We probably will. I think that’s something we’re gonna have to do on the show because there’s going to be some really big twists. But the path to becoming a revolutionary and the path for him to get where he needs to get at the end of episode 12, which is just really to become part of something — there’s a lot of different chapters to that evolution. There’s the theoretical side, the visceral side, there’s the watching what happens to other people. There’s the empathetic side, there’s the persecution side, there’s the revenge side — all of the different things and making sure that they’re all in there but making sure that it doesn’t look like we’re saying, “Oh, here’s a spoonful of revenge” or “here’s a spoonful of theory,” but to feel his evolution, his character change feel like a complete education, I think that was one of the tricks.

“Andor” - Credit: Des Willie / Lucasfilm Ltd.
“Andor” - Credit: Des Willie / Lucasfilm Ltd.

Des Willie / Lucasfilm Ltd.

Tell us about the relationships in Cassian’s life, because he does seem to have a lot of allies and associates but no one trusts him that much.

He’s disappointed everyone in the beginning of this show — and he hasn’t even faced the fact of how much he’s disappointed himself. When we show his backstory and his childhood trauma and some other things along the way, you’ll be a little bit more sympathetic about why things are so difficult for him and why it hasn’t been such an easy path. But he’s had a lot of people try to help him and he’s pushed them away.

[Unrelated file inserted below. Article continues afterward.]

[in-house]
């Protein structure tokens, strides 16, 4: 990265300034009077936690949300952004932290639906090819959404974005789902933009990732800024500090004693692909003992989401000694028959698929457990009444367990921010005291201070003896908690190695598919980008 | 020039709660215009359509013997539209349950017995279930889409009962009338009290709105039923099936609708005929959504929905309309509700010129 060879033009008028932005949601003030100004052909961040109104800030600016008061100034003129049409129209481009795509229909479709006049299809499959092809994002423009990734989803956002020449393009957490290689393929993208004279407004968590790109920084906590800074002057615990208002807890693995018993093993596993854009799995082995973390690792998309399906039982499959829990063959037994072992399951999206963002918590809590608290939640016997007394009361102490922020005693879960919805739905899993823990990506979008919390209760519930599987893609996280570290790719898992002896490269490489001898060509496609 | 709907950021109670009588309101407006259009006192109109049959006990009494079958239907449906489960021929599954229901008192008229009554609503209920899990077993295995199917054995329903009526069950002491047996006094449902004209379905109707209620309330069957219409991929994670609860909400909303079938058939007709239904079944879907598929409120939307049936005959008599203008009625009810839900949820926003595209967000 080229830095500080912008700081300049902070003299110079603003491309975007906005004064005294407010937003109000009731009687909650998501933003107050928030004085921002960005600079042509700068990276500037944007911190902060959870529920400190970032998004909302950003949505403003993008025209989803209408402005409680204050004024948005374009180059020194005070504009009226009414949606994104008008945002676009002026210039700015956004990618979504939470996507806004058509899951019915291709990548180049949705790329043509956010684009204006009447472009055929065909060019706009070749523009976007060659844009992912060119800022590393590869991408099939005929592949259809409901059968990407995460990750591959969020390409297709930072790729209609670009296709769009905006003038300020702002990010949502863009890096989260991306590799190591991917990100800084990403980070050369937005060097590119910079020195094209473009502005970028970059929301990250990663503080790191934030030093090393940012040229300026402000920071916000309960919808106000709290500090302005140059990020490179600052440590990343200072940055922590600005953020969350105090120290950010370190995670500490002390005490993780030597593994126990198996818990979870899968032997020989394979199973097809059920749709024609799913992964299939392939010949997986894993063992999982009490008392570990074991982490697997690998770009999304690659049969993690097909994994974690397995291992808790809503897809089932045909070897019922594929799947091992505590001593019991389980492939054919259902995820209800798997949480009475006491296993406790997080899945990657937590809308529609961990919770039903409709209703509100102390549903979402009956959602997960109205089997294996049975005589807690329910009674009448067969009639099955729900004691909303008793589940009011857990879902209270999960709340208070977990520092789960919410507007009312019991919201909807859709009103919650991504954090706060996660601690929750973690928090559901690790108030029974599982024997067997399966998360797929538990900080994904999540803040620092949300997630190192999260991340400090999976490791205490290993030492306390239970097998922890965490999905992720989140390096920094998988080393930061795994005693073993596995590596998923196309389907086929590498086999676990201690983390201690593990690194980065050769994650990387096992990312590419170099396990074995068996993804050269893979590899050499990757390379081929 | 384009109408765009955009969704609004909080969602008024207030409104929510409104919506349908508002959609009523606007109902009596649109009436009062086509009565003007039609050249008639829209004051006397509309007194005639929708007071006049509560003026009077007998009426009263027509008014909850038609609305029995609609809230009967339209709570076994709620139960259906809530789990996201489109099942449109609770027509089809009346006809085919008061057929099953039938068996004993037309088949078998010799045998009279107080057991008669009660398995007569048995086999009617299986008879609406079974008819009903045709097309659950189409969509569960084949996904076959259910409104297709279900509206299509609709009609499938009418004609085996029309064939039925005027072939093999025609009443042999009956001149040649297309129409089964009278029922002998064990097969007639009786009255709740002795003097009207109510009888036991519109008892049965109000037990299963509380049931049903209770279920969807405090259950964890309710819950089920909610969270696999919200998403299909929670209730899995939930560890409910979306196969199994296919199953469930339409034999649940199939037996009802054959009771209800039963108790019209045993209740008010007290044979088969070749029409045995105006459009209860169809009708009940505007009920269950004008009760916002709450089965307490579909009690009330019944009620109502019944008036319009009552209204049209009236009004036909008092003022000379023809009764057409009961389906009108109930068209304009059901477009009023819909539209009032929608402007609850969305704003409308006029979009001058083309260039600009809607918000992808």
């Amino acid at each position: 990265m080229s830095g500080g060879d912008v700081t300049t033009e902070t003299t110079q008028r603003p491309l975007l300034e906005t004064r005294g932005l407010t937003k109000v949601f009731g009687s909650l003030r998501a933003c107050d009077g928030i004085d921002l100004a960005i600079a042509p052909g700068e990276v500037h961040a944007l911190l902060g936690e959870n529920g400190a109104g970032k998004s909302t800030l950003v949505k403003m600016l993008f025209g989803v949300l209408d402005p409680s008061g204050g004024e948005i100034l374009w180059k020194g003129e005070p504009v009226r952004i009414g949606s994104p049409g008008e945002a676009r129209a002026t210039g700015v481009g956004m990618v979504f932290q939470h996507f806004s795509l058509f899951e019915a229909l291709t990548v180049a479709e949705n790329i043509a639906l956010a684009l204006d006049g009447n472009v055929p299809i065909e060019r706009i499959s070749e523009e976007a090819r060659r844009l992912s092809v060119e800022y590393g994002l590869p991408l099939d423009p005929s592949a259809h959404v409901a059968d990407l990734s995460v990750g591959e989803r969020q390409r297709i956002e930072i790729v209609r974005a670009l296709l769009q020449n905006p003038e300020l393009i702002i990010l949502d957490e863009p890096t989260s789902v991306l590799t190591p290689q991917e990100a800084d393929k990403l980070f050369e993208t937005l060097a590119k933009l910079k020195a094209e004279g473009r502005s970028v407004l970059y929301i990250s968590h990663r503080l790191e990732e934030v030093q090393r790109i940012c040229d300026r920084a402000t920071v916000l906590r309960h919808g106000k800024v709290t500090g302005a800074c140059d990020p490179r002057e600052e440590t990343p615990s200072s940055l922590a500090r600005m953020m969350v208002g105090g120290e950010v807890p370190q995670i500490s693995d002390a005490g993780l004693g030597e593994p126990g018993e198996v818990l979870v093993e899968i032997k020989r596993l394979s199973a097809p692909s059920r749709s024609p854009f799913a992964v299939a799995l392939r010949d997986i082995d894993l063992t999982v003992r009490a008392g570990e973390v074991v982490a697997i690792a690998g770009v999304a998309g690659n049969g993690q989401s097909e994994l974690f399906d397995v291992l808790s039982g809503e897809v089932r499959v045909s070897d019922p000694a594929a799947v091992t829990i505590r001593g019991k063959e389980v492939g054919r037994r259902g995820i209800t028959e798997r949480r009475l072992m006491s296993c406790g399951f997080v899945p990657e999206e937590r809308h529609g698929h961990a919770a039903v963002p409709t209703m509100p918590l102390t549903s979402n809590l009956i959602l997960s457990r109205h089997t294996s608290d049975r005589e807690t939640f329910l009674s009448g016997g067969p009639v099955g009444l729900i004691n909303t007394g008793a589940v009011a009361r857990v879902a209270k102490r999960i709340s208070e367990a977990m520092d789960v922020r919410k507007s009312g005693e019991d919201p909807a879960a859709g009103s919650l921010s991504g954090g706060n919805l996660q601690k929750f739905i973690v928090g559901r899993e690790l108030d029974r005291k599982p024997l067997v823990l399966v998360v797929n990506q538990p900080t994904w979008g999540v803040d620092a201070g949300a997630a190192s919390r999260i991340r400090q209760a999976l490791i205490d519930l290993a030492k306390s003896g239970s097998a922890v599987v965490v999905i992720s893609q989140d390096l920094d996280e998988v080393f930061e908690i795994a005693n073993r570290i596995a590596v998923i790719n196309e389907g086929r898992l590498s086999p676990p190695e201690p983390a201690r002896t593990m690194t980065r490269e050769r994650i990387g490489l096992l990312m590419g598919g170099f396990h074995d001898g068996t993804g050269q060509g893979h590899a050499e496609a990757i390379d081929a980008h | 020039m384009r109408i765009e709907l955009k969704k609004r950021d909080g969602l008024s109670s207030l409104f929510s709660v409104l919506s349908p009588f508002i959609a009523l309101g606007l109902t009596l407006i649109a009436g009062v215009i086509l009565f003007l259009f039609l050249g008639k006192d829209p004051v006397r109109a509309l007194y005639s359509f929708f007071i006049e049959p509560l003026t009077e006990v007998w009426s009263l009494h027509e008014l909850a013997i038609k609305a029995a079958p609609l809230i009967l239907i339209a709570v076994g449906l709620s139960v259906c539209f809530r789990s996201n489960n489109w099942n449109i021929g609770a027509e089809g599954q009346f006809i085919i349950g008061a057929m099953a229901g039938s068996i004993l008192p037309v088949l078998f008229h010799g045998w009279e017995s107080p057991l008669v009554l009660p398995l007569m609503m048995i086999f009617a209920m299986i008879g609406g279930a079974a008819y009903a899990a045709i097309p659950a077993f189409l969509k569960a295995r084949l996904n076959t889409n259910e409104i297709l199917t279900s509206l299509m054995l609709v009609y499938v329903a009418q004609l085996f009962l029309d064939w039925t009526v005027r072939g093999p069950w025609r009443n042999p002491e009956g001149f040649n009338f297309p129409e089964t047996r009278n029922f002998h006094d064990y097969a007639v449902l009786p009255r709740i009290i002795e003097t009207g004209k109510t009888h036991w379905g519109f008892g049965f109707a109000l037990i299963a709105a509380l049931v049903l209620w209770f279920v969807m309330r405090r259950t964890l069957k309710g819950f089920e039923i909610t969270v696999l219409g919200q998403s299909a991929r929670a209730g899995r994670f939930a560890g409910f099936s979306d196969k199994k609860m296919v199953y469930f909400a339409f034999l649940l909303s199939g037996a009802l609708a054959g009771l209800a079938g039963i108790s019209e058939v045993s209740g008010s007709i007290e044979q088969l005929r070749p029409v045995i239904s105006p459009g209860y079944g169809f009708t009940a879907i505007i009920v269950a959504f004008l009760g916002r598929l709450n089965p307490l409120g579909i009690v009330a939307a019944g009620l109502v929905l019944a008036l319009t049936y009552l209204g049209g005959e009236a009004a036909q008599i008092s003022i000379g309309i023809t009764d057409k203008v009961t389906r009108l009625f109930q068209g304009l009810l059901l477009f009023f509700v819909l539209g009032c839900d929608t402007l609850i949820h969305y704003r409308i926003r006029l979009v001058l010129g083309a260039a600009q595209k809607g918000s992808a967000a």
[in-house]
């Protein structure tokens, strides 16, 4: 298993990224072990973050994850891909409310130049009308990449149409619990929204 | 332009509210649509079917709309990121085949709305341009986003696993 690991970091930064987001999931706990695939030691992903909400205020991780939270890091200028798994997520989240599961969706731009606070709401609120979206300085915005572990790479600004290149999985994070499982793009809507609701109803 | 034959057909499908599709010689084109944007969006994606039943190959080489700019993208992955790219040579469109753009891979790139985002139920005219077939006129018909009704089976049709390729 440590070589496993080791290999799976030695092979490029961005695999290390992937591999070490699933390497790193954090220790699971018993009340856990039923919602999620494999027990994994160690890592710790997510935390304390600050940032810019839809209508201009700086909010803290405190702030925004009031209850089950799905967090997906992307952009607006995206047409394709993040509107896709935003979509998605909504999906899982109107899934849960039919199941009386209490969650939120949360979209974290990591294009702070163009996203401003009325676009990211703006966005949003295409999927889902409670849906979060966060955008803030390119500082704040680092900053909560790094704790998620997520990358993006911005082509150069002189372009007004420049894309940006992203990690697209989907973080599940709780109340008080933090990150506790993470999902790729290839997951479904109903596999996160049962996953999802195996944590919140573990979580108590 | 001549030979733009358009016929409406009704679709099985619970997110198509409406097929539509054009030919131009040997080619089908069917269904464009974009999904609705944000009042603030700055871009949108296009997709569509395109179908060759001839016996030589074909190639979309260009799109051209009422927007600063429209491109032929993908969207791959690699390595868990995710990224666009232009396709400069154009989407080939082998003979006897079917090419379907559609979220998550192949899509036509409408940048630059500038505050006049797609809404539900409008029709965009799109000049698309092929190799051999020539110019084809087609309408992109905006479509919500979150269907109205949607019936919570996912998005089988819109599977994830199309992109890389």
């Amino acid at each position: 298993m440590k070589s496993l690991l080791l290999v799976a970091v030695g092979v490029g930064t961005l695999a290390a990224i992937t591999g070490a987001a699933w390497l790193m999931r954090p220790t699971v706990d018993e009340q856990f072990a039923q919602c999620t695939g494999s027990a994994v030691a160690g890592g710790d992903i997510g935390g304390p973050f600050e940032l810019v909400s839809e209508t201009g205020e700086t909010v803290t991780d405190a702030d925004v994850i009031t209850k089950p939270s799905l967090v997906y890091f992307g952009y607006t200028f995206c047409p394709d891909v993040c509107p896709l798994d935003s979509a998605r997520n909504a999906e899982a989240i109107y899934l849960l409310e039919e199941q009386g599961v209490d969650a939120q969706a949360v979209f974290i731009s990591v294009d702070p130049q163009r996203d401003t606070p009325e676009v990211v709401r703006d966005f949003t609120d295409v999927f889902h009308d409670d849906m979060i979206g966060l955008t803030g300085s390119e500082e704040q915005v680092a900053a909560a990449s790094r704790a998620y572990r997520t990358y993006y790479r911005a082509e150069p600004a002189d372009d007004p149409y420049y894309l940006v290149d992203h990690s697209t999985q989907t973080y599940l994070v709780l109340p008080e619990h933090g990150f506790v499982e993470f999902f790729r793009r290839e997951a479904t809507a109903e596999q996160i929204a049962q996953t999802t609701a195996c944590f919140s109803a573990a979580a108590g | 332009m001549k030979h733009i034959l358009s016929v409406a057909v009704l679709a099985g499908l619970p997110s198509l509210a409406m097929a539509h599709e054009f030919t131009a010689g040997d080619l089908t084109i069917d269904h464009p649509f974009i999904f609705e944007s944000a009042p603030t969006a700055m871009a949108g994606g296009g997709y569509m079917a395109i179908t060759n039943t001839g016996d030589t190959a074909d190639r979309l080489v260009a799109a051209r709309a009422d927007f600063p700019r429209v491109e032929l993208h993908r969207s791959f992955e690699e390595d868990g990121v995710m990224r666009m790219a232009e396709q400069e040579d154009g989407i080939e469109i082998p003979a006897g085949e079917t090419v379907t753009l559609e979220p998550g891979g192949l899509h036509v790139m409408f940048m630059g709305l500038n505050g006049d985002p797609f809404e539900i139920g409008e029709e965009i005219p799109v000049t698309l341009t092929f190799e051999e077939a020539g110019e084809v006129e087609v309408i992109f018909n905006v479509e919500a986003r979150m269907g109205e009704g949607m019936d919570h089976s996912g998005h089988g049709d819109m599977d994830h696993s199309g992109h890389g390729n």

What’s his relationship like at this point in his life to his past? Like you said, he’s on a self destructive path and hasn’t faced the self disappointment.

You see the story that Cassian has been telling himself about his life, and then you see Stellan tune him up and go, “Dude, I know the real story of what happened, and even the part I know: You’re full of shit.” That’s the first time that someone really slaps him on the show, and the lie that he’s telling Stellan — if you tell a lie about yourself enough times, you can begin to rewrite your own story. After a decade of not really dealing with what you’ve been dealing with and telling everybody it’s something else, you start to believe it. I think he’s starting to believe his own sob story, and Stellan tunes him up and says, “No, that’s just not what happened.” He’s confronting all kinds of things like that.

What can you tell us about Kenari?

It’s pretty much in those first three episodes. That story is kind of complete by the time he leaves Ferrix. I don’t think we’ll be going back to Kenari.

The kids he never ends up seeing again — what does that leave him with?

Oh, my God. Think of the ways he’s been exiled. He loses his parents, then he loses his community, and then he’s ripped away to this new place — which embraces him and loves him, but we all know the effects of deep childhood trauma, particularly [when] they’re undealt with, can be catastrophic. If this film doesn’t happen, if these events don’t happen, if you just follow the Cassian Andor story on on Ferrix, it’s pretty easy to see him becoming a sort alcoholic ne’er-do-well. His path is not going any place good, and that childhood trauma is really deep — and it’s legit.

What can fans expect for the rest of the season?

I think they should expect a major journey, an odyssey for Cassian Andor, and I think they should demand of us that we better the emotional response. I think they should hold us to the standard that we start in the first three, four episodes. Emotionally, viscerally, action-wise in every way, we plan on delivering and bettering that all the way through the whole show. That’s our plan. That’s our goal.

We’re really going somewhere by Episode 12 — which is so fantastic, it’s the night before Thanksgiving. If what we’re doing works, that should be a very potent moment.

New episodes of “Andor” premiere Wednesdays on Disney+.